GrainCorp, Australia’s biggest listed agribusiness, expects the drought in Queensland and northern NSW to significantly reduce profits this year.
According to the article on ABC News, this year’s grain exports stands at 4 million tonnes, which is almost half that of 2013. This is mainly because the receivals to silos were 7.7 million tonnes, down from 10.4 million tonnes in 2013, and because grain is moving from south to north as stockfeed.
Executive chairman Don Taylor has told the company’s annual general meeting in Sydney that GrainCorp does not have a monopoly on grain handling and has to compete with aggressive and rich multinational companies for every tonne of grain.
Mr Taylor also complained about the lack of regulations on competitors at places like Newcastle grain terminal, where GrainCorp is forced to comply with strict and costly disclosure rules that do not apply to its competitors.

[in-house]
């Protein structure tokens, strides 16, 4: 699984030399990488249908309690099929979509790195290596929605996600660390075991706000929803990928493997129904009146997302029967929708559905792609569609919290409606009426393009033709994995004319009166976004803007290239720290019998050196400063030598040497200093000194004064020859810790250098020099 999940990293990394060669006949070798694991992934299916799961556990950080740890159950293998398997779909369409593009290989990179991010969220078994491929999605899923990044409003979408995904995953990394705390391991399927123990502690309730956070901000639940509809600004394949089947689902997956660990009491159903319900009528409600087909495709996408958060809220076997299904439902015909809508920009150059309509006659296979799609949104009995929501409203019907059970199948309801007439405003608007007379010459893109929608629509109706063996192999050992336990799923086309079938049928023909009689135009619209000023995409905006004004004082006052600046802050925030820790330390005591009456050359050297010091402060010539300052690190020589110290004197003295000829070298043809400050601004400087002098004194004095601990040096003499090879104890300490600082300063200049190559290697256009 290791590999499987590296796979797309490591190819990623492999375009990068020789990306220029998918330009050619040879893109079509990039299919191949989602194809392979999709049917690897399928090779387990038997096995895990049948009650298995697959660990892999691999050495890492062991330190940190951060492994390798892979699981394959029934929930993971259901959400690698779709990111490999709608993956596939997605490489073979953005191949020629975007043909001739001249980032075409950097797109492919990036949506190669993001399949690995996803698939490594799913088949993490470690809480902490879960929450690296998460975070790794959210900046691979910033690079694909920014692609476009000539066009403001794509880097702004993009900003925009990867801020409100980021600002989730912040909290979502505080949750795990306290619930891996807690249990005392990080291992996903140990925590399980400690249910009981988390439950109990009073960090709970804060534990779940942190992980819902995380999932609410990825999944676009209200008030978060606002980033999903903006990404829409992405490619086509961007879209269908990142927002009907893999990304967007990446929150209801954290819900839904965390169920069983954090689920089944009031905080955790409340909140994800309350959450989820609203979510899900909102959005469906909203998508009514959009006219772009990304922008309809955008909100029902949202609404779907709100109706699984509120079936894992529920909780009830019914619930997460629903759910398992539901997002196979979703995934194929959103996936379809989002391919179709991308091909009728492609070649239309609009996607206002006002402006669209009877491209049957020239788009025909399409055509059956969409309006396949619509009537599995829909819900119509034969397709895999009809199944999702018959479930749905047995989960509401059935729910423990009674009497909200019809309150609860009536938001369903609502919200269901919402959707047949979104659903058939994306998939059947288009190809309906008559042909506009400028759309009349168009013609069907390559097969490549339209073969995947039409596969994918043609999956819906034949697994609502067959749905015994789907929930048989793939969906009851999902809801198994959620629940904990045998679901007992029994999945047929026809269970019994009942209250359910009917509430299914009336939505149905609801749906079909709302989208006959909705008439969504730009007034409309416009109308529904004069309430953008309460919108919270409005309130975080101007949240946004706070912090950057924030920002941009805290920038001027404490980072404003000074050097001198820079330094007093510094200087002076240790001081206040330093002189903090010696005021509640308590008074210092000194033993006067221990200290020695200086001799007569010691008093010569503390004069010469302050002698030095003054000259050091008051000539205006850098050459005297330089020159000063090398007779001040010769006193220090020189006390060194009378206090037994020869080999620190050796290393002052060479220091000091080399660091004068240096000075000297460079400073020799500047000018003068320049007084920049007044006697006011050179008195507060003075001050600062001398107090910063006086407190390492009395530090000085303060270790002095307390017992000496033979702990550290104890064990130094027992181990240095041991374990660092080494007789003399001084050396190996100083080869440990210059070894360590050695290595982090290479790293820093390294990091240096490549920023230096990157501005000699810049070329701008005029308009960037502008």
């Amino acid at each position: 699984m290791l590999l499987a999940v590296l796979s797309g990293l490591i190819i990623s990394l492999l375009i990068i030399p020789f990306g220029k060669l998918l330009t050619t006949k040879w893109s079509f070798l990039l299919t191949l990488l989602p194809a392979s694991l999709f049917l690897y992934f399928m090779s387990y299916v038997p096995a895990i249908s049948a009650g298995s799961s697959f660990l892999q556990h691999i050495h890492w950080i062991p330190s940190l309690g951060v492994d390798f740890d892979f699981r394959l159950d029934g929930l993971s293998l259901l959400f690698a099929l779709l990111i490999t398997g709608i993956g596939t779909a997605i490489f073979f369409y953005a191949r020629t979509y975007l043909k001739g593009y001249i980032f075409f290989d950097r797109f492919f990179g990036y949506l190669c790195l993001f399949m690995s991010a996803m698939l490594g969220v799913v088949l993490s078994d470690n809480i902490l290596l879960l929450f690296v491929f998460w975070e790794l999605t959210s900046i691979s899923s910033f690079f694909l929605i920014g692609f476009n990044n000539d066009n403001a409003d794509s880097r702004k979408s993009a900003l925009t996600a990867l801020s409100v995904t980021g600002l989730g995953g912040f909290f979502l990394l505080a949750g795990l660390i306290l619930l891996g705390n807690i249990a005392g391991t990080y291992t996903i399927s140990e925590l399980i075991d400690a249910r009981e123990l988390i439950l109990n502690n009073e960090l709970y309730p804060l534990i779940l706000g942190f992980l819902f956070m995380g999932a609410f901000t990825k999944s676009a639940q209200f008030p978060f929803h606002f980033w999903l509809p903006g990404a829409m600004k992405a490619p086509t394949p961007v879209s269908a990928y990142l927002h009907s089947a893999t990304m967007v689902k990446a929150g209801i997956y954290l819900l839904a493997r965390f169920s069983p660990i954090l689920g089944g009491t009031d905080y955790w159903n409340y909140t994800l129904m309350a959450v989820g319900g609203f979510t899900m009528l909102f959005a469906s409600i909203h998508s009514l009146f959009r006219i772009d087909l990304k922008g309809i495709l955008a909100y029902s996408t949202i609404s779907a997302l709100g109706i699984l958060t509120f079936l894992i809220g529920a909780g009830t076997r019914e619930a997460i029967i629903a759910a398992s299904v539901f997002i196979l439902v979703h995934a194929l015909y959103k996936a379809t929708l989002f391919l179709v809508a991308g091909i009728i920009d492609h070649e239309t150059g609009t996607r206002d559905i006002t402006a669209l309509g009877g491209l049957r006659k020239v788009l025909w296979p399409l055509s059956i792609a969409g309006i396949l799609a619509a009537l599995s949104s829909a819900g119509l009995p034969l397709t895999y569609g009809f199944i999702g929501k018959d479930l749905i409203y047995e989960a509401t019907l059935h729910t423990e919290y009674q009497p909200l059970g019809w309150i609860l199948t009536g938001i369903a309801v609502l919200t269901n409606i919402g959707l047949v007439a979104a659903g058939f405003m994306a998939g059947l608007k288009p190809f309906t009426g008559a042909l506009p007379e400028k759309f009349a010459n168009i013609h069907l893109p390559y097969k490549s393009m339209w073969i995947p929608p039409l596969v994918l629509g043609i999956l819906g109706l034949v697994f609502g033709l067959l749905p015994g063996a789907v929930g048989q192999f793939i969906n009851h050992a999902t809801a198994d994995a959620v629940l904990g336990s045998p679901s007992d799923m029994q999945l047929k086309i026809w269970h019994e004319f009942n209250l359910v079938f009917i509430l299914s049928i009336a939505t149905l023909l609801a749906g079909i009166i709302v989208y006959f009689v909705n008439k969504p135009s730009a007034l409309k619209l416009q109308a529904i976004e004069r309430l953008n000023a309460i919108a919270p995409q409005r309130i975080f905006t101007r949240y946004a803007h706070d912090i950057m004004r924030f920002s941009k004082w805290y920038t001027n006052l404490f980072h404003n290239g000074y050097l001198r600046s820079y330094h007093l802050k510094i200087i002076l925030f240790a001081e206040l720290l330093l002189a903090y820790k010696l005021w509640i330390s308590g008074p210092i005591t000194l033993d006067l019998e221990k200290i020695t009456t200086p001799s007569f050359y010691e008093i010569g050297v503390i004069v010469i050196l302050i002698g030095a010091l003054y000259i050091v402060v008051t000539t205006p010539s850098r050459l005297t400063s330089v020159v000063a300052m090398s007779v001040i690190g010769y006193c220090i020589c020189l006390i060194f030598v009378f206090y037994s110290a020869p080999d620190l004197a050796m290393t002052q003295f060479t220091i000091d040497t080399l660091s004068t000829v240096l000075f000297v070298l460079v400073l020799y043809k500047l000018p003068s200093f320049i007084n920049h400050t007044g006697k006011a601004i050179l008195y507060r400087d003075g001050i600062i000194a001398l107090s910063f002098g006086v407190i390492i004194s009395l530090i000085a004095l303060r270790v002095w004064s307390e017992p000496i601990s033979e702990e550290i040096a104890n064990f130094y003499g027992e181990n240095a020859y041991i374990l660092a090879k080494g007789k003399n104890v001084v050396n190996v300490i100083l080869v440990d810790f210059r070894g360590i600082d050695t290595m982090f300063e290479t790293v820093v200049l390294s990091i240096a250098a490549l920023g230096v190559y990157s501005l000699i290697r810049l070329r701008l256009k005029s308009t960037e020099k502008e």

On a brighter note, Mr Taylor said the company’s investments in malting barley and edible oils are starting to fare better and see greater levels of investment.
He also revealed that GrainCorp was looking to spend $70 million on new facilities at Port Kembla in NSW, Pinkenba at the Port of Brisbane, and Fremantle, as part of its expansion program aimed at increasing earnings incrementally.
On top of that, GrainCorp is also investing in liquid storage at three terminals, hoping that it will lift earnings by $30 million a year and insure against shocks like drought.
The company is already spending up to $125 million to expand its edible oils manufacturing at Numurka in Central Victoria, and at West Footscray, Melbourne, catering tothe demand for canola oil in Sydney and Melbourne and bakery fats, like shortening.
According to GrainCorp estimates, this year’s export profits are expected to be between $80 to $100 million, down from $175 million last year.